The annual Halloween scene on the front lawn of West Hartford resident Matt Warshauer’s North Main Street home makes another overtly political statement this year.
By Ronni Newton
West Hartford resident Matt Warshauer said that the Halloween display he has created in front of his North Main Street home this year is best viewed in depth by passersby, because much of the message is contained in quotes printed on large wooden panels.
“I decided this that my theme is the ‘death of democracy,'” Warshauer said in an interview last week as he was preparing to set up the display on Saturday. “Last year needed to be big; this year needed to be smart.”
This year’s display has a bit less ghoulishness than in past year’s, but it’s no less scary.
Warshauer, a professor at Central Connecticut State University and a political historian who has become known for creating elaborate and message-laden Halloween displays for well over a decade built a “pirate ship of state” last year, a massive structure that followed his 2016 display – an elaborate and overtly-political “Trump wall” that garnered national and even international attention in the midst of a vitriolic election season. Past displays have included a Vietnam scene complete with a downed helicopter and the the Roman Colosseum.
One section of this year’s display – which includes a total of eight 4-foot-by-eight-foot panels – contains the words of four former presidents. “There is lots to read, lots to check,” Warshauer said.
Included are the farewell addresses of President George Washington and President Barack Obama, and a series of quotes from President Teddy Roosevelt and President John F. Kennedy. Because this is a Halloween display, the likeness each former president is represented by a bust topped with a skeleton head.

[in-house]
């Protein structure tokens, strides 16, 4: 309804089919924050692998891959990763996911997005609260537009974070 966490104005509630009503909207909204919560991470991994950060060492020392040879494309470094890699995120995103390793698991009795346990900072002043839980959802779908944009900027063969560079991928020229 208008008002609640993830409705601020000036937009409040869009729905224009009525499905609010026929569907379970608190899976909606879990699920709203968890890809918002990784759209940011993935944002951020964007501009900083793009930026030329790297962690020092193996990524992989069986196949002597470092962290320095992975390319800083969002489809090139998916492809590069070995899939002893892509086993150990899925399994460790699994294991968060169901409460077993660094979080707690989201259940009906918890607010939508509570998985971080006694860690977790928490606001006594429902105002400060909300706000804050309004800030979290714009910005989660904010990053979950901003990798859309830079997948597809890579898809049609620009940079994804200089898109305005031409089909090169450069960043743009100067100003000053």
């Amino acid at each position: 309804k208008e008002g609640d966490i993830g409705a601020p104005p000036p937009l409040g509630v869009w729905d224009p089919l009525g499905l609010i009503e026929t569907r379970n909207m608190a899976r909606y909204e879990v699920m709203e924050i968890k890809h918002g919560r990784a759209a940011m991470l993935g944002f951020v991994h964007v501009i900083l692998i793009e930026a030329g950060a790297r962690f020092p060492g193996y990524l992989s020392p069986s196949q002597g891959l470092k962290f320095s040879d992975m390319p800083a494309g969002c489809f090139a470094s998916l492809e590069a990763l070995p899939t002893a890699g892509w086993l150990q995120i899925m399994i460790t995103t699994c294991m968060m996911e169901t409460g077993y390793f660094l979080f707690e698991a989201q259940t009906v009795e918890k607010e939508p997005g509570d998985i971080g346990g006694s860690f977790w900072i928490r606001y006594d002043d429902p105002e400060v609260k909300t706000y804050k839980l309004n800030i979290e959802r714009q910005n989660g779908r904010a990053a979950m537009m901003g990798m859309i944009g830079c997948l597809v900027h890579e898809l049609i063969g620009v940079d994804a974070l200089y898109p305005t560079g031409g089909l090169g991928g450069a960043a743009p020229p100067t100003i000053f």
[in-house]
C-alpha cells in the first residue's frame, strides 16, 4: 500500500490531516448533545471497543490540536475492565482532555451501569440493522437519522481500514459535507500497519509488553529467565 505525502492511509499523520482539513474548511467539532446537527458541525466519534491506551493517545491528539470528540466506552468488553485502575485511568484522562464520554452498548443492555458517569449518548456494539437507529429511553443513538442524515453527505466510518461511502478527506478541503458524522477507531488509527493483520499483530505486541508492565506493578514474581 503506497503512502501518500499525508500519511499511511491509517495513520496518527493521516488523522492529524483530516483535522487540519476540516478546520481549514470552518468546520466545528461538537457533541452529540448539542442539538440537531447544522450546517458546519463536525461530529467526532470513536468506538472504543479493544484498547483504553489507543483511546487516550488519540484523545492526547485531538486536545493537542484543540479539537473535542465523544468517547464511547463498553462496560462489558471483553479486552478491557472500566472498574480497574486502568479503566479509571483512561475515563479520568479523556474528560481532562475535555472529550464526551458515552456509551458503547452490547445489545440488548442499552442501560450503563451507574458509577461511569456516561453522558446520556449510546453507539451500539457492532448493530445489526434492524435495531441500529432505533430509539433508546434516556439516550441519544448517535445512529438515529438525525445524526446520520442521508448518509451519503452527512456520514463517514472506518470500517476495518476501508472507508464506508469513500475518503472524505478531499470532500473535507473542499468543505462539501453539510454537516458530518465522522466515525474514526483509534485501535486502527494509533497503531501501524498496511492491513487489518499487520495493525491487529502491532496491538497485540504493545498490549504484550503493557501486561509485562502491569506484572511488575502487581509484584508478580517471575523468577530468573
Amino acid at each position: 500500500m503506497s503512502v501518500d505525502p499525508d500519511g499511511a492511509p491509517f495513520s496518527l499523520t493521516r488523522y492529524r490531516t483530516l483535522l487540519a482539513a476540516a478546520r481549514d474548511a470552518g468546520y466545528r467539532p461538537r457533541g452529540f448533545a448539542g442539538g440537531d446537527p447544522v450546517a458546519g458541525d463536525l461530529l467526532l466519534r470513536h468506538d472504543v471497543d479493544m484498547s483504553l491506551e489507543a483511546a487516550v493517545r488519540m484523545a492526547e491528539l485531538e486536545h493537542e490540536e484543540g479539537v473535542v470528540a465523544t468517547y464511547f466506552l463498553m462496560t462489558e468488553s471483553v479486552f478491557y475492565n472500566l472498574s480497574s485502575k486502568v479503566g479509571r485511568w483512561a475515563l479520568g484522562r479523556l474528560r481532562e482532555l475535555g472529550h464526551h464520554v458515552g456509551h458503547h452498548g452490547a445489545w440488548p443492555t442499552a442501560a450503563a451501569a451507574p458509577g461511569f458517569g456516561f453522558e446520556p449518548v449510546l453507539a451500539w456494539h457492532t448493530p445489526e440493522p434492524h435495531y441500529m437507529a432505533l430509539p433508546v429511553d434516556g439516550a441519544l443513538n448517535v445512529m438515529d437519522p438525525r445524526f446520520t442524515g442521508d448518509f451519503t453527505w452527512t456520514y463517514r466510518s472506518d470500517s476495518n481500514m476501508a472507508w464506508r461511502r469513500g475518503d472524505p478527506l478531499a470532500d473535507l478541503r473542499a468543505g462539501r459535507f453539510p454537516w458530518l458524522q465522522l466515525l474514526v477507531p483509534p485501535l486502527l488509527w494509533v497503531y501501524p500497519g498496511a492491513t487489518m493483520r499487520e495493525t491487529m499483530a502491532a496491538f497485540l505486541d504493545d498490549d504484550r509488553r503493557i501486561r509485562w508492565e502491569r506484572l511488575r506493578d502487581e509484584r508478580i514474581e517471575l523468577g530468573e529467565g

As the display heads north across Warshauer’s lawn, one passes by the “Gates to Trumpian Perdition” topped by a “Democracy Can Die” sign. “Perdition” has several definitions, but the one Warshauer is referencing comes from Christian theology.
Three of the panels are specifically about President Trump, Warshauer said, including one with a selection of quotes (from a diversity of people including H.L. Mencken, George Orwell, and Adolf Hitler) about fascism.
The “big angry Trump” character that Warshauer first created two years ago just before the election is back. It still has its “tiny hands” and blows smoke as it sits atop a panel with that challenges viewers to consider what to think when certain words like “obstruction, collusion, corruption, prevarication, treason” consistently appear in articles about the president, Warshauer said.
“When respected journalists determine that Donald J. Trump is a threat to democracy, what should ‘We the People’ do?” reads another panel that rises above gravestones.
“Is America only about the economic bottom line?” Warshauer challenges. “What is your America?”
The final panel exclaims: “Get Woke!!” Warshauer said he has been telling his students that the 2018 and 2020 elections are the most important his life. “When I first said that to them I got raised eyebrows,” said Warshauer, but he said he believes the United States is on a precipice, and asked his students to consider whether those who are in power are the best who can be in those positions.